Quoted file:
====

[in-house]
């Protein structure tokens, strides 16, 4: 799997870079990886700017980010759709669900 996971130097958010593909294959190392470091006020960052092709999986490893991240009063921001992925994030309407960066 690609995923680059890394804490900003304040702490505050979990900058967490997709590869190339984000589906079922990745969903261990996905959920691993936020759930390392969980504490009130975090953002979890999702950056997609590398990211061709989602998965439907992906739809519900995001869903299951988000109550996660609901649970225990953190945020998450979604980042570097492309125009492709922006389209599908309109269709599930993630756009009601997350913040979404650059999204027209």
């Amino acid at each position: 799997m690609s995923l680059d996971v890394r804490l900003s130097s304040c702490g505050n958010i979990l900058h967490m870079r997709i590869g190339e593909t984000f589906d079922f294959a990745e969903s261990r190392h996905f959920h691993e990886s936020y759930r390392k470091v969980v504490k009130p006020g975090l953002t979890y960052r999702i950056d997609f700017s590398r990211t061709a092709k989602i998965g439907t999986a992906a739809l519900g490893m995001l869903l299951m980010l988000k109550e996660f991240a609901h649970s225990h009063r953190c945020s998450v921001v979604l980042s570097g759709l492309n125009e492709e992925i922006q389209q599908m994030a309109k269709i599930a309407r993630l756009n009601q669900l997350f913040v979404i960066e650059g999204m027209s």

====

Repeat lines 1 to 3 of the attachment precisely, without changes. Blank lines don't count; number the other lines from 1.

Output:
[in-house]
């Protein structure tokens, strides 16, 4: 799997870079990886700017980010759709669900 996971130097958010593909294959190392470091006020960052092709999986490893991240009063921001992925994030309407960066 690609995923680059890394804490900003304040702490505050979990900058967490997709590869190339984000589906079922990745969903261990996905959920691993936020759930390392969980504490009130975090953002979890999702950056997609590398990211061709989602998965439907992906739809519900995001869903299951988000109550996660609901649970225990953190945020998450979604980042570097492309125009492709922006389209599908309109269709599930993630756009009601997350913040979404650059999204027209």
């Amino acid at each position: 799997m690609s995923l680059d996971v890394r804490l900003s130097s304040c702490g505050n958010i979990l900058h967490m870079r997709i590869g190339e593909t984000f589906d079922f294959a990745e969903s261990r190392h996905f959920h691993e990886s936020y759930r390392k470091v969980v504490k009130p006020g975090l953002t979890y960052r999702i950056d997609f700017s590398r990211t061709a092709k989602i998965g439907t999986a992906a739809l519900g490893m995001l869903l299951m980010l988000k109550e996660f991240a609901h649970s225990h009063r953190c945020s998450v921001v979604l980042s570097g759709l492309n125009e492709e992925i922006q389209q599908m994030a309109k269709i599930a309407r993630l756009n009601q669900l997350f913040v979404i960066e650059g999204m027209s």